|"Team Turtle" in Archive Unleashed in Washington DC|
(from left to right: N. Chah, S. Marti, M. Aturban , and I. Amin)
In this event, we had limited time (two days) to finish our project and present findings by the end of the second day. Fortunately, we were able to make it through three main steps: (1) extract plain text from ARC files, (2) apply some techniques to extract named entities and topics, and (3) build a visualization tool to better show the results. Our processing scripts are available on GitHub.
 Extract textual data from ARC files:
ARC file format specifies a way to store multiple digital resources in a single file. It is used heavily by the web archive community to store captured web pages (e.g., Internet Archive's Heritrix writes what it finds on the Web in ARC files of 100MB each). ARC is the predecessor format to the now more popular WARC format. We were provided with 145 ARC files, and each of these files contained hundreds of web pages. To read the content of these ARC files, we decided to use Warcbase, an interesting open-source platform for managing web archives. We started by installing Warcbase by following these instructions. Then, we wrote several Apache Spark's Scala scripts to be able to iterate over all ARC files and generate a clean textual version (e.g., by removing all HTML tags). For each archived web page, we extracted its unique ID, crawl date, domain name, full URI, and textual content as shown below (we hid the content of web pages due to copyright issues). Results were collected into a single TSV file.
We used Stanford Named Entity Recognizer (NER) to tag people and places, while for topic modeling, we used the following techniques:
- NLTK to tokenize text
- Stemming and removing stop words (involving TF-IDF weighting)
- Gensim and Latent Dirichlet Allocation for topic modeling
|State||Candidate||Frequency of mentioning |
|The most important |
|New Mexico||Kerry|| |
|New Mexico||Bush|| |
 Interactive US map
We decided to build an interactive US map using D3.js. As shown below, the state color indicates the winning party (i.e., red for Republican and blue for Democratic) while the size of the bubbles indicates how many times the state was mentioned by the candidate. The visualization required us to provide more information manually like the winning party for each state. In addition, we inserted different locations, latitude and longitude, to locate the bubbles on the map (two circles for each state). By hovering over the bubbles, the most important topic mentioned by the candidate will be shown. If you are interested to interact with the map, visit (http://www.cs.odu.edu/~maturban/hackathon/).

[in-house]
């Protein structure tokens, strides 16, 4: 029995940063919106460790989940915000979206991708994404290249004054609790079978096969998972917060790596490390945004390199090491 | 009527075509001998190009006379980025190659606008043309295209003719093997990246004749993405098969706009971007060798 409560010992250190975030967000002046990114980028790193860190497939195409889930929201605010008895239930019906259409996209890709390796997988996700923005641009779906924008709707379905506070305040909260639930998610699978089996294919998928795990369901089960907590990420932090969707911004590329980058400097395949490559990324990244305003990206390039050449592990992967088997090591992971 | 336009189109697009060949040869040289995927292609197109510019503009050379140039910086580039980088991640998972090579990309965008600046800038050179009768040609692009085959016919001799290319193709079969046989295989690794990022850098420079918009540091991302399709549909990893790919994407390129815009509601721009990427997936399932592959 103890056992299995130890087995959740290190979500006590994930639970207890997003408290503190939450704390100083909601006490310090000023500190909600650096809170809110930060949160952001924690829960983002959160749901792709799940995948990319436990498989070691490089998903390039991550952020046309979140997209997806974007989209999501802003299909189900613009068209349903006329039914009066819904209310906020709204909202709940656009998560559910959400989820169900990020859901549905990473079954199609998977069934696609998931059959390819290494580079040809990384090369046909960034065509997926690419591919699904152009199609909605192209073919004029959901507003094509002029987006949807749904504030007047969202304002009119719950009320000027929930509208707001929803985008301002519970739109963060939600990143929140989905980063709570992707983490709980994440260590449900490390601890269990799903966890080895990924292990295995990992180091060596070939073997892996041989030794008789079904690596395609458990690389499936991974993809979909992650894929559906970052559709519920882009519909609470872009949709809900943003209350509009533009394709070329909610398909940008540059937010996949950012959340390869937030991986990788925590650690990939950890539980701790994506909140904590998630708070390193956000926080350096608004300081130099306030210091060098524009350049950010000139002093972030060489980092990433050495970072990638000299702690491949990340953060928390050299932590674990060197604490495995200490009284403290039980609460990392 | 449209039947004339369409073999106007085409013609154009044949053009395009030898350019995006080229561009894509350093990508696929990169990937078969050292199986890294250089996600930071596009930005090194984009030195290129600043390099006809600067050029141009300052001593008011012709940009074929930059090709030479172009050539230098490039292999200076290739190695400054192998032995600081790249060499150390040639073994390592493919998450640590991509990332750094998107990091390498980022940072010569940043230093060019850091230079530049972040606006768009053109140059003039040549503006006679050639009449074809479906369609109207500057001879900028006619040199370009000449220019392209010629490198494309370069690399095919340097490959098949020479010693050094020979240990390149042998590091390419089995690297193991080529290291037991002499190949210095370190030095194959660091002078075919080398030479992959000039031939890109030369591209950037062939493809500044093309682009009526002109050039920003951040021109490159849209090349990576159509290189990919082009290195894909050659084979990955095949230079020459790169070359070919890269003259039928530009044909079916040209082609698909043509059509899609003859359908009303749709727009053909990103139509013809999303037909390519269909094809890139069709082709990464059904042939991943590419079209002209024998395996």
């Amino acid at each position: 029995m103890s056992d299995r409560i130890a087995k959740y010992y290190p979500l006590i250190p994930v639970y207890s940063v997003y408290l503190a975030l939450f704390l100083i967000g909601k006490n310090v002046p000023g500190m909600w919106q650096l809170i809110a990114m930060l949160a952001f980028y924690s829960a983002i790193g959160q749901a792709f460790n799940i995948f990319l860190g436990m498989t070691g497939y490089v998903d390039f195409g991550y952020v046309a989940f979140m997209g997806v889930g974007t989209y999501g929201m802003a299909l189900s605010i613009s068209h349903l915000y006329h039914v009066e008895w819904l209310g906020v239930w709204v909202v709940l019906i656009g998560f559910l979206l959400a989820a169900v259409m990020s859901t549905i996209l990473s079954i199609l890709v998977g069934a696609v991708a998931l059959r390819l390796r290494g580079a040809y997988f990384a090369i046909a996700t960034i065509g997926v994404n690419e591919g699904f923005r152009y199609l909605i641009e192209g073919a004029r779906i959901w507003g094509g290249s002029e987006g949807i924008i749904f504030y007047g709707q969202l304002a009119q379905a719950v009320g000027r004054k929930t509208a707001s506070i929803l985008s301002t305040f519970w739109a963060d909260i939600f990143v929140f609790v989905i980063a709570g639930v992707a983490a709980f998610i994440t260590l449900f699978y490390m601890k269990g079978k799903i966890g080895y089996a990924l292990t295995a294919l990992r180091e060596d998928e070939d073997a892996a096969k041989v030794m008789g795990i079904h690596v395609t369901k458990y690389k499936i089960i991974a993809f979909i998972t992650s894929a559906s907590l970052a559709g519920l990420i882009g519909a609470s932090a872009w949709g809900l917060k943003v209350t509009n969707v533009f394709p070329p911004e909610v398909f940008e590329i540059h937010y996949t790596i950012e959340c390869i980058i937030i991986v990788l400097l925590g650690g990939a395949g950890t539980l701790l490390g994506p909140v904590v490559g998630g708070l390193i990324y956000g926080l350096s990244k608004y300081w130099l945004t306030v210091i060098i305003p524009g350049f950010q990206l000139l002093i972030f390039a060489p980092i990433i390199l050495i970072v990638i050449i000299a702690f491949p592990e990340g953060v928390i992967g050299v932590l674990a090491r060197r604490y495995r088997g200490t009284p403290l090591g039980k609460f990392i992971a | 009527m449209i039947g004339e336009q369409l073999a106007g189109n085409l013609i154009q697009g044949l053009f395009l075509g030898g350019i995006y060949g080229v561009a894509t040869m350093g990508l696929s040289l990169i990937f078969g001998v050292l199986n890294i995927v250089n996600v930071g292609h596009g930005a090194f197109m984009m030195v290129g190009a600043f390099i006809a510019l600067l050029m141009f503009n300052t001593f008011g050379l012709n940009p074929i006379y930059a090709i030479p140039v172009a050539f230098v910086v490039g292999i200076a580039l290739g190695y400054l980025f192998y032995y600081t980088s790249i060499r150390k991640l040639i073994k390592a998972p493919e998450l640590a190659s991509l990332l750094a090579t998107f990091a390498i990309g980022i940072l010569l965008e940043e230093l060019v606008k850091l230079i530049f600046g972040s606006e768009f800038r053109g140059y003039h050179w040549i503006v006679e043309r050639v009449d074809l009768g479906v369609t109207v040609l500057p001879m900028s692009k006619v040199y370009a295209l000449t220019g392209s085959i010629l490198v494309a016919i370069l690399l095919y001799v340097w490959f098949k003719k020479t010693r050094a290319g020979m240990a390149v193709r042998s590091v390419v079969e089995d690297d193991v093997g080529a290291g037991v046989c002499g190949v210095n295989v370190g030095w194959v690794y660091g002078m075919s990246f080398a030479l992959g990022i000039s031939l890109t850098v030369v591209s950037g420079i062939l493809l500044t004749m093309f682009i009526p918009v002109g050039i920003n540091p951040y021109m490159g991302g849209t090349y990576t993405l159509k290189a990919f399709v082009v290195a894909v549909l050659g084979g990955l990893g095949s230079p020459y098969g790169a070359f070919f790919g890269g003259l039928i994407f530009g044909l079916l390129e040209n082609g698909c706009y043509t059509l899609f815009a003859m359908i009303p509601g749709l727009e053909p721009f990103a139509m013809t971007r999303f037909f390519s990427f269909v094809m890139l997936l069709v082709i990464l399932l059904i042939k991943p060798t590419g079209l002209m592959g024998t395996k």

So exciting to see use of our LC web archives in use at the #hackarchives ! So inspiring! pic.twitter.com/DXksowhrn2— Abbie Grotke (@agrotke) June 15, 2016
Looking at the map might help us answer the research questions, but it might raise other questions, such as why Republicans did not talk about topics related to states like North Dakota, South Dakota, and Utah. Is it because they are always considered as "red" states? On the other hand, it is clear that they paid more attention to other "swing" states like Colorado and Florida. Finally, I would say that it might be useful to introduce this topic at this time as we are close to the next 2016 presidential election (H. Clinton v. D. Trump), and the same analysis could apply again to see what newspapers say about this event.